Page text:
Nurses, technically noncombatants, suffered alongside the troops.  During rushes, their clearing stations, hospitals, and living quarters were under land and air assault and occasionally took direct hits.  They contracted infectious diseases, especially flu,[19] during which they usually carried on with the aid of simple analgesics until they felt better or worse.  When Helen Boylston became feverish in November, 1918, a symptom she attributed to diphtheria, she braced herself for a long-awaited evening dance with “quantities of quinine and finally a stiff dose of whiskey, and I felt ready for anything.” But not ready enough, it turned out.  She collapsed at the dance with a bad chill and had to be carried to her bed.  When she went on duty the following day, she became delirious in the ward and was lugged off by an orderly and subsequently seen by a doctor. “So here I am,” she wrote in her diary.  “I’ve developed a heart and a liver, and am as yellow as a cow-lily.  I have to lie flat on my back and be fed.  For three days I lay motionless all day long, not caring to move or to speak, I was so tired.”  Boylston was soon joined by a second nurse with diphtheria, placing the camp “in a panic,” with every staff member now given daily throat cultures.[20]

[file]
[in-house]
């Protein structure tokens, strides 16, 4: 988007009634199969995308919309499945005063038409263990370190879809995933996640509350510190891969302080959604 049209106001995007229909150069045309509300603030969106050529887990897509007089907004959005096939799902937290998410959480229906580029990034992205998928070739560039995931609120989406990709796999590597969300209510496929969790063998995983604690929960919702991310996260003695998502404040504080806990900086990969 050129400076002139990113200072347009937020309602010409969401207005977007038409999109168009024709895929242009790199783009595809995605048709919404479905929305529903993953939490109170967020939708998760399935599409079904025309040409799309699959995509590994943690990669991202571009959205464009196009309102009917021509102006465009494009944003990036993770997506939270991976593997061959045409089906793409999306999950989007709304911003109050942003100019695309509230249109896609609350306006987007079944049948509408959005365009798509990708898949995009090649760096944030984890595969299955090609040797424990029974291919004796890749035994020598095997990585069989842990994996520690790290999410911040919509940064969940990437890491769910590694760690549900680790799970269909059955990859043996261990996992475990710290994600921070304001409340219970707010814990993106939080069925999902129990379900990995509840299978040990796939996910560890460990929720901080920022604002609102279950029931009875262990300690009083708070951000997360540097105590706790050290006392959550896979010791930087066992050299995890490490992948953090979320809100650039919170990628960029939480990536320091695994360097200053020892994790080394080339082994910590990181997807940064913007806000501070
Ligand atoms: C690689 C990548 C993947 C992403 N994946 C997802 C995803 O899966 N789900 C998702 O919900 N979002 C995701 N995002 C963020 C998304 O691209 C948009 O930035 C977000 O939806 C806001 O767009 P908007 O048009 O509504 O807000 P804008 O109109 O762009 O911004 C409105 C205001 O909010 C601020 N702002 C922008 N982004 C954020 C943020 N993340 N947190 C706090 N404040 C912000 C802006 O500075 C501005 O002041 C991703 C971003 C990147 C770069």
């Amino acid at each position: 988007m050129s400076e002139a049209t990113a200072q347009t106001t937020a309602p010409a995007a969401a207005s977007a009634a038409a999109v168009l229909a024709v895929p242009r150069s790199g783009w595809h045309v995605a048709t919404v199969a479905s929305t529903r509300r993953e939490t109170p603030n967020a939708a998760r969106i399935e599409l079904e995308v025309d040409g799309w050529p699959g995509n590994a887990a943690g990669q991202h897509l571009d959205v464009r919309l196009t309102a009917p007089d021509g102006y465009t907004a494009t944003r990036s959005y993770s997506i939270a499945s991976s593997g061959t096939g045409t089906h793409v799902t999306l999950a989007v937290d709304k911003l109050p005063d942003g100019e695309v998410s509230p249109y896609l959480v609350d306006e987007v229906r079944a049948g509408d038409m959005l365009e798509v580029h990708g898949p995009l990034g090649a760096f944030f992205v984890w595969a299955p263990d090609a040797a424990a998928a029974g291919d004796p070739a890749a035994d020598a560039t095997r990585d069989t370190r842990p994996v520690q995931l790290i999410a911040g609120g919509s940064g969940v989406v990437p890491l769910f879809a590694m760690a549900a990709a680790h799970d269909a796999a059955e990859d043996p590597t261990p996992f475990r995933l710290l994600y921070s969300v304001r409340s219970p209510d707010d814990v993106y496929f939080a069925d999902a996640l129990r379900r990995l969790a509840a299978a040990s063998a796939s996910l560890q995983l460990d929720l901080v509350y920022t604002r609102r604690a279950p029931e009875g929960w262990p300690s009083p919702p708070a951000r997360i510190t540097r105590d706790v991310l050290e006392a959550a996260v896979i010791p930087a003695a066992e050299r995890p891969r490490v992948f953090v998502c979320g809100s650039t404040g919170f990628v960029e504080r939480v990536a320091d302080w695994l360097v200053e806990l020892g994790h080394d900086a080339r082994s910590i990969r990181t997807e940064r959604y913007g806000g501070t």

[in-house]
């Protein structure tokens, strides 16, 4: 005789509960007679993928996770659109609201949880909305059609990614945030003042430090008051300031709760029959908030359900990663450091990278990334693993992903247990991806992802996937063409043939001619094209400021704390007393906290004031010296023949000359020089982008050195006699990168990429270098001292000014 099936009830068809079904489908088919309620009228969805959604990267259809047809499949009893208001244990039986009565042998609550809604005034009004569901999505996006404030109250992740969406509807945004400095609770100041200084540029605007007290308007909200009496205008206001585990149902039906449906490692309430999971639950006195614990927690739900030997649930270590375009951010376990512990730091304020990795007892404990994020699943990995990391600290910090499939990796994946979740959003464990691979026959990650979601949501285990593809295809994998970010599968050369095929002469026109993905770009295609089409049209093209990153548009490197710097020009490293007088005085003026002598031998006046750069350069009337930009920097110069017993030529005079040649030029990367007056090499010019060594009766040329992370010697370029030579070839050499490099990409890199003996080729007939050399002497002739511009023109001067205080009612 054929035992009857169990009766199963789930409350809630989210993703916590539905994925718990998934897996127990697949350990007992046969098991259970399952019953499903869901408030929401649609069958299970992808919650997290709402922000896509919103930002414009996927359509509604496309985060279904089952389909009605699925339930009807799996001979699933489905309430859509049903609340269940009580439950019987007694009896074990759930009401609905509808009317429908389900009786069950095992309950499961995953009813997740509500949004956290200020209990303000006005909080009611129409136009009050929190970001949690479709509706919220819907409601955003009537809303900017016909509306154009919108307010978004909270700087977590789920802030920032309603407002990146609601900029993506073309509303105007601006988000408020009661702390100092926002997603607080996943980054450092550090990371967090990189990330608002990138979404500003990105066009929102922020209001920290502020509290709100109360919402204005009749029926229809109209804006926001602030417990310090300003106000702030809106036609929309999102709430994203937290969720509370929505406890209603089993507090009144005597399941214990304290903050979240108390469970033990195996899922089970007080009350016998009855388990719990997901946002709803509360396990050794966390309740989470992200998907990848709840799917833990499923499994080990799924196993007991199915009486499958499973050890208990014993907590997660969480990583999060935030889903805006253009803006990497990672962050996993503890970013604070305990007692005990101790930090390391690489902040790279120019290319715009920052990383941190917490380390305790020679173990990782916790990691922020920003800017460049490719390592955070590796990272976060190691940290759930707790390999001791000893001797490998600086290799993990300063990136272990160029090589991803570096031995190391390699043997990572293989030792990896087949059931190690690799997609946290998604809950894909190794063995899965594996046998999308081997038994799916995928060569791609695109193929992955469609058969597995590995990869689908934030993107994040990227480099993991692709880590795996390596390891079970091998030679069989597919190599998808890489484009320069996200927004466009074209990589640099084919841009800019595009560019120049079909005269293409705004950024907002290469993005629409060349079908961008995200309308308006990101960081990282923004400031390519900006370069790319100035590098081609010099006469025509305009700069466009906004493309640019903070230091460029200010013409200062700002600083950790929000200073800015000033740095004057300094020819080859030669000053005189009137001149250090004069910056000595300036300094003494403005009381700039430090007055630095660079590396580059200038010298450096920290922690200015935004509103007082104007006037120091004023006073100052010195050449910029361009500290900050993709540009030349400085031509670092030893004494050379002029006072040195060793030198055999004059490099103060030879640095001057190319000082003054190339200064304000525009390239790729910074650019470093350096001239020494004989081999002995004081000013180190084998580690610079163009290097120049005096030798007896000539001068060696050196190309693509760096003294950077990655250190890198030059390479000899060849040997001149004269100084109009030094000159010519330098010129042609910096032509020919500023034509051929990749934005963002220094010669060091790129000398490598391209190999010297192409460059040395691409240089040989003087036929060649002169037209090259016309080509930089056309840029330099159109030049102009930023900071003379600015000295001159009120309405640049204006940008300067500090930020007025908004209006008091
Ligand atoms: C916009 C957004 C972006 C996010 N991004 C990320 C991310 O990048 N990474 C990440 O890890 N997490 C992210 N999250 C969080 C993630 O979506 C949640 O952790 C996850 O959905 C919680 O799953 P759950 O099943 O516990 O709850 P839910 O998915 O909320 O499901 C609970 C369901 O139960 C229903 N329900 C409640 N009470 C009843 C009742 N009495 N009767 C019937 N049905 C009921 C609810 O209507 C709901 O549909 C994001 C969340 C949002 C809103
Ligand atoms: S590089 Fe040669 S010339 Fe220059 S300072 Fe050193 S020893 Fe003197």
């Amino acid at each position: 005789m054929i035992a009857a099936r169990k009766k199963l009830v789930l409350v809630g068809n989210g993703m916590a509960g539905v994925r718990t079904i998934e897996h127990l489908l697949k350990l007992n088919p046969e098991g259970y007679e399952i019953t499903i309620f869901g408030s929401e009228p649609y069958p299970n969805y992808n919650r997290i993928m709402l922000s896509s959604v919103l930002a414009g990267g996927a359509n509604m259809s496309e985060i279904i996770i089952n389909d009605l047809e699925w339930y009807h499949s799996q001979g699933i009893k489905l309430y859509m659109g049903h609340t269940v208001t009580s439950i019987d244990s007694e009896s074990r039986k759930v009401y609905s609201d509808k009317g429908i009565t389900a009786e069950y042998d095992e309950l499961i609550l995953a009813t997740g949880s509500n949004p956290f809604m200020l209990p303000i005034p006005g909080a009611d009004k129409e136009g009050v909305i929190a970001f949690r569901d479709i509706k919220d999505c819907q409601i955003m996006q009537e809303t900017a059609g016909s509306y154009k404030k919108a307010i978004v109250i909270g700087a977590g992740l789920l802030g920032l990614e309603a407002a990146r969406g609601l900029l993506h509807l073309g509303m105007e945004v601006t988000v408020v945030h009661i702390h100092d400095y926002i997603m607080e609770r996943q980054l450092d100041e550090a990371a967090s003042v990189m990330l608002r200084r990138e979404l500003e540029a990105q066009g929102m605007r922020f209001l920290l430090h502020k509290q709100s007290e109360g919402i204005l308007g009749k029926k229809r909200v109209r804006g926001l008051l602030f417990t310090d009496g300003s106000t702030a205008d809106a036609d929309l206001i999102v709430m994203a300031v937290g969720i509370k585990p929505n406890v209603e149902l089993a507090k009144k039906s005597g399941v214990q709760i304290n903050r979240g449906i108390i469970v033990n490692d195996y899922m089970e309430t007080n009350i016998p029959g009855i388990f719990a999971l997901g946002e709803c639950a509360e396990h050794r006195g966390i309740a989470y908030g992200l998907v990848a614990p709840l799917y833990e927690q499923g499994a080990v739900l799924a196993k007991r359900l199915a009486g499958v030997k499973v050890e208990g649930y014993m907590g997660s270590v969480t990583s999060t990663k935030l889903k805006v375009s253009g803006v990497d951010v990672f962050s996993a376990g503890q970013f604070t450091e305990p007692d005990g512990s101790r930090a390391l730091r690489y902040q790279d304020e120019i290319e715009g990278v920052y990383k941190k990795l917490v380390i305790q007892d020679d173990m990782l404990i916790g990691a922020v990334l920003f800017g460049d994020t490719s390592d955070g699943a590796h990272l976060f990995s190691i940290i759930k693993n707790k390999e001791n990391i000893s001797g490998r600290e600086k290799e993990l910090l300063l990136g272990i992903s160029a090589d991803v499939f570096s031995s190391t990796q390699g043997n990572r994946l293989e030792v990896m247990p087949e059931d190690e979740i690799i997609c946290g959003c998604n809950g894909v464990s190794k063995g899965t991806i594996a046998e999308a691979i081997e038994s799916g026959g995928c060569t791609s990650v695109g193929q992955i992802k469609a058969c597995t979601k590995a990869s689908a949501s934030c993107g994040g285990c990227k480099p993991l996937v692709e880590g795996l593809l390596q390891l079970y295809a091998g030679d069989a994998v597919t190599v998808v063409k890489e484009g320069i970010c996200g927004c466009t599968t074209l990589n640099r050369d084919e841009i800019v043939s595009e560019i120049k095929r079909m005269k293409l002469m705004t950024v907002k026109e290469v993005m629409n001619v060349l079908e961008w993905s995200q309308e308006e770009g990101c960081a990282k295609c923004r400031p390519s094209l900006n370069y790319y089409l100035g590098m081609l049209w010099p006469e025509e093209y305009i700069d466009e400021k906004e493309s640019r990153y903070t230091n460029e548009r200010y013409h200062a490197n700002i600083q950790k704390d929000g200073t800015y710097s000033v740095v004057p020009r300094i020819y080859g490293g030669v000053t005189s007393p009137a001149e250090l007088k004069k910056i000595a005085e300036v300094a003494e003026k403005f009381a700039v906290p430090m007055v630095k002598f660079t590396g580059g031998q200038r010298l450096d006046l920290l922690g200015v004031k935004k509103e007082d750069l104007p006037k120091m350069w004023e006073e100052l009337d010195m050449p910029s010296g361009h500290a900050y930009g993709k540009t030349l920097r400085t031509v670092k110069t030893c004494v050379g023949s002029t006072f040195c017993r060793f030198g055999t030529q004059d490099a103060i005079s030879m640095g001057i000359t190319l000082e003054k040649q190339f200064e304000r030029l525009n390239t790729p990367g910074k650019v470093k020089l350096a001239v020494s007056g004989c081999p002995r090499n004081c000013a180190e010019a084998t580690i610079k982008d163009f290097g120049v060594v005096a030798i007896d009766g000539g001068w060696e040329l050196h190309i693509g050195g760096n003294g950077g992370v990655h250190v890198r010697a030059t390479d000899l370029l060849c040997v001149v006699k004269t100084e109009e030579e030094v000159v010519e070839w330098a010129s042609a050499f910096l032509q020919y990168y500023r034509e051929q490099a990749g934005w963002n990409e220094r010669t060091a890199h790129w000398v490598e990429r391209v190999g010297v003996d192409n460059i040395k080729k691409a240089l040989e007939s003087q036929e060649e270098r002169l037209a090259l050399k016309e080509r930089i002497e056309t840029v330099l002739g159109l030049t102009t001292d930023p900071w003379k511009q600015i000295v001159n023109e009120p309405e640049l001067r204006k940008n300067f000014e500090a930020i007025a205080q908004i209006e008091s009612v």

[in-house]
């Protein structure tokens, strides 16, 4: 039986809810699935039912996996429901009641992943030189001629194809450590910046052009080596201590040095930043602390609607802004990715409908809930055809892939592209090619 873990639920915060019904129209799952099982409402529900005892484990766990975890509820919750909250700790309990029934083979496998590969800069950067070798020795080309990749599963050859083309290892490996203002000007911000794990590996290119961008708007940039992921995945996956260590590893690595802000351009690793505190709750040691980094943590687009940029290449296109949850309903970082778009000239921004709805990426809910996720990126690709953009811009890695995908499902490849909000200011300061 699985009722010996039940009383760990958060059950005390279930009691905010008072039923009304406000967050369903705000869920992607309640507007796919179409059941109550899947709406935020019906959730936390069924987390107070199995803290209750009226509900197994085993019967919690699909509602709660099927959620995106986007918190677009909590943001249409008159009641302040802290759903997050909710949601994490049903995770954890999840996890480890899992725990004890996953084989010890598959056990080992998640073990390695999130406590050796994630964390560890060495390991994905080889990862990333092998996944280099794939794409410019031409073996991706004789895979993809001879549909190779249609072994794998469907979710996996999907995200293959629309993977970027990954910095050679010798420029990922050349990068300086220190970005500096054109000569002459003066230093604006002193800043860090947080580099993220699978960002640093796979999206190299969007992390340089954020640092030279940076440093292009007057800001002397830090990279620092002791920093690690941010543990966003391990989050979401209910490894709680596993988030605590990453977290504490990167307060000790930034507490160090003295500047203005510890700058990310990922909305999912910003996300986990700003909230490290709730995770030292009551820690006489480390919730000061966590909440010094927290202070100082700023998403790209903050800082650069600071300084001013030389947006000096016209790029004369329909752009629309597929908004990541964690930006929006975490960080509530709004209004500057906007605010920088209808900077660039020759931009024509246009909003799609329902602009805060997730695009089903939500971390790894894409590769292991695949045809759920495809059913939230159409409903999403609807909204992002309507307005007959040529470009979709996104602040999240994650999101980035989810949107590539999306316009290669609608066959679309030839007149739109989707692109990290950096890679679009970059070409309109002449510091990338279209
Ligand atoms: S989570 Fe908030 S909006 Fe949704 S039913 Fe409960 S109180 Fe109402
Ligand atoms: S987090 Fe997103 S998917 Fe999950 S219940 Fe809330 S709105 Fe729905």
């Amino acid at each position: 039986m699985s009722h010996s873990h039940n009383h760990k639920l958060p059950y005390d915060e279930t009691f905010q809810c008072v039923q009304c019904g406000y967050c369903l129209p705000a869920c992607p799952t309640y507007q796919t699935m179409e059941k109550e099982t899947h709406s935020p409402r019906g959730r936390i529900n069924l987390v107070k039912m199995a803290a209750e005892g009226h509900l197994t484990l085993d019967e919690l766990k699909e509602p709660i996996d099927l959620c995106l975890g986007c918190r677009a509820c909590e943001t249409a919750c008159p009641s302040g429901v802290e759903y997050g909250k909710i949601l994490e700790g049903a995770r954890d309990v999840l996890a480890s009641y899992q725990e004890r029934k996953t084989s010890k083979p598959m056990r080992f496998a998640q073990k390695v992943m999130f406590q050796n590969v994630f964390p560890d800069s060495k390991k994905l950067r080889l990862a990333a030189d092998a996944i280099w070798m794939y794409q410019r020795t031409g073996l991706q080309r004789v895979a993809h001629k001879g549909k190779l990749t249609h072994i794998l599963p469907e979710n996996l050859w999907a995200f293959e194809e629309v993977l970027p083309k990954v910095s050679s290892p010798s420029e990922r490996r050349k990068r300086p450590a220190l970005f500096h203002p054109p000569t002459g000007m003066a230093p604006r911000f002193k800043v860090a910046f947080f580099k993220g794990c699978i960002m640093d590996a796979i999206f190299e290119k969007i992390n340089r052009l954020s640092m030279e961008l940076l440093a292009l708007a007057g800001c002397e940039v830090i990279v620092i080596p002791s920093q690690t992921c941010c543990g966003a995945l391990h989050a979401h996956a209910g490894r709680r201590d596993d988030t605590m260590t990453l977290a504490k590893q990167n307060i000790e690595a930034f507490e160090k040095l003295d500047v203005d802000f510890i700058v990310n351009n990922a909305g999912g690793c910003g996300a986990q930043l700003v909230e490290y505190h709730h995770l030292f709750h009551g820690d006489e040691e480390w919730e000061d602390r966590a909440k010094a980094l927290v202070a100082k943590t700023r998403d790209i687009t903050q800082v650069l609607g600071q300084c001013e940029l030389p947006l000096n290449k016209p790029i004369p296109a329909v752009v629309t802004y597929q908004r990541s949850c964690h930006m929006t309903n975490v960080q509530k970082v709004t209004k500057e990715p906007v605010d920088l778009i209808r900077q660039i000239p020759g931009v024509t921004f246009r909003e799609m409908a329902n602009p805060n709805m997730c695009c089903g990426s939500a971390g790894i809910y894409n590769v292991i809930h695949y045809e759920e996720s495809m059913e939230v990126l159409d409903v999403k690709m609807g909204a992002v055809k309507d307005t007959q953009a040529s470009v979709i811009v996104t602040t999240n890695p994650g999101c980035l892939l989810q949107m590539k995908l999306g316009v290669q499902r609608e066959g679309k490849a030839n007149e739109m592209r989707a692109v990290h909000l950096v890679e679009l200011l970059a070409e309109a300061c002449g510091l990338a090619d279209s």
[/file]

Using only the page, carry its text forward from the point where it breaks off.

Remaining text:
Despite training in the use of gas masks in the event of direct shelling, mask-less nurses suffered the effects of poison gas from daily proximity to patients on whom the shells had landed.  Their own vulnerability to gas attack and attenuated exposure to the poison lent special intensity to their care of burn victims.  They understood, with Maude Essig, that mustard gas burns indeed meant “terrific suffering.”[21]  Whether infected or poisoned, they usually labored on until they collapsed or were so near collapse that medical colleagues ordered them out of the wards, whether to bed, to a general hospital for treatment, or to a nearby convalescent homes for recuperation and a desperately needed “time out.”[22]

Civil War nurses too eased transitions to death, but their nursing goal during a soldier’s final days was to reconfigure mortal battlefield injury into the promise of a beneficent afterlife.   So they stayed with the dying, soliciting final confessions of sinful living, allowing soldiers to reminisce and reflect, and soliciting (and writing down) words of comfort  to sustain family members in believing that their soldier had died a “good death.”[23]  World War II, on the other hand, witnessed the development of new vaccines, a national blood bank program, the widespread availability of sulfa drugs in 1941 and penicillin in 1944, major advances in the control of shock and bleeding and in battlefield surgery, and much greater speed of evacuation of the seriously wounded to European and stateside base hospitals.  Taken together these advances created a buffer between nurses and the prolonged witnessing  of soldiers dying in unrelievable pain.